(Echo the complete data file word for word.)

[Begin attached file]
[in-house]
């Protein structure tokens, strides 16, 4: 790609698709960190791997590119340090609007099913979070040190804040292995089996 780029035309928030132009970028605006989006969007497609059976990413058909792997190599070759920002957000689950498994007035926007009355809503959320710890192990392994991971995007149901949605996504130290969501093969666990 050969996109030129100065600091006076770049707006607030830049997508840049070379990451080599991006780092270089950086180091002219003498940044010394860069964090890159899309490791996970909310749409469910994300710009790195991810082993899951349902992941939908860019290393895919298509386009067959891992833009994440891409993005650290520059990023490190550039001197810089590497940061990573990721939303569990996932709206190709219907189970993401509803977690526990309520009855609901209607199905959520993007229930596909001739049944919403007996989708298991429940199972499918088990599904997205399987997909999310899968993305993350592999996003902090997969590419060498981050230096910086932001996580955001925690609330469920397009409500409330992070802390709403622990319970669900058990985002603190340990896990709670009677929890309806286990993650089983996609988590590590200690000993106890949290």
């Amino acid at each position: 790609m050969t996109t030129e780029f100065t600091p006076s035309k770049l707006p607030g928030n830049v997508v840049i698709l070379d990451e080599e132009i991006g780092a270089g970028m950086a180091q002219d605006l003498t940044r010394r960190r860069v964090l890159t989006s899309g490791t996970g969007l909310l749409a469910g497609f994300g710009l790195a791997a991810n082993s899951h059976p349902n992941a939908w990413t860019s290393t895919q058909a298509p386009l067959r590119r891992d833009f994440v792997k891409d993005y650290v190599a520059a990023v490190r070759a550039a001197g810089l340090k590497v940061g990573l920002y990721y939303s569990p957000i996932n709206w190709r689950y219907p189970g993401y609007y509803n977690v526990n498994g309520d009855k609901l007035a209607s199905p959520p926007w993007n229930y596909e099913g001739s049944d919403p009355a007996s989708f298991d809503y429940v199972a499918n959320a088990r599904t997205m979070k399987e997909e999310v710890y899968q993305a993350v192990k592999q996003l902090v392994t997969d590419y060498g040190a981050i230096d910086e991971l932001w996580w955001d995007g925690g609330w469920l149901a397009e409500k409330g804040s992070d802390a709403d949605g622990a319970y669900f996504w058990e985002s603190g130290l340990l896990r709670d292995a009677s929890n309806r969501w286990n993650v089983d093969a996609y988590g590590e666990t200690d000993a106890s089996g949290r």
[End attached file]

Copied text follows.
[in-house]
């Protein structure tokens, strides 16, 4: 790609698709960190791997590119340090609007099913979070040190804040292995089996 780029035309928030132009970028605006989006969007497609059976990413058909792997190599070759920002957000689950498994007035926007009355809503959320710890192990392994991971995007149901949605996504130290969501093969666990 050969996109030129100065600091006076770049707006607030830049997508840049070379990451080599991006780092270089950086180091002219003498940044010394860069964090890159899309490791996970909310749409469910994300710009790195991810082993899951349902992941939908860019290393895919298509386009067959891992833009994440891409993005650290520059990023490190550039001197810089590497940061990573990721939303569990996932709206190709219907189970993401509803977690526990309520009855609901209607199905959520993007229930596909001739049944919403007996989708298991429940199972499918088990599904997205399987997909999310899968993305993350592999996003902090997969590419060498981050230096910086932001996580955001925690609330469920397009409500409330992070802390709403622990319970669900058990985002603190340990896990709670009677929890309806286990993650089983996609988590590590200690000993106890949290």
């Amino acid at each position: 790609m050969t996109t030129e780029f100065t600091p006076s035309k770049l707006p607030g928030n830049v997508v840049i698709l070379d990451e080599e132009i991006g780092a270089g970028m950086a180091q002219d605006l003498t940044r010394r960190r860069v964090l890159t989006s899309g490791t996970g969007l909310l749409a469910g497609f994300g710009l790195a791997a991810n082993s899951h059976p349902n992941a939908w990413t860019s290393t895919q058909a298509p386009l067959r590119r891992d833009f994440v792997k891409d993005y650290v190599a520059a990023v490190r070759a550039a001197g810089l340090k590497v940061g990573l920002y990721y939303s569990p957000i996932n709206w190709r689950y219907p189970g993401y609007y509803n977690v526990n498994g309520d009855k609901l007035a209607s199905p959520p926007w993007n229930y596909e099913g001739s049944d919403p009355a007996s989708f298991d809503y429940v199972a499918n959320a088990r599904t997205m979070k399987e997909e999310v710890y899968q993305a993350v192990k592999q996003l902090v392994t997969d590419y060498g040190a981050i230096d910086e991971l932001w996580w955001d995007g925690g609330w469920l149901a397009e409500k409330g804040s992070d802390a709403d949605g622990a319970y669900f996504w058990e985002s603190g130290l340990l896990r709670d292995a009677s929890n309806r969501w286990n993650v089983d093969a996609y988590g590590e666990t200690d000993a106890s089996g949290r």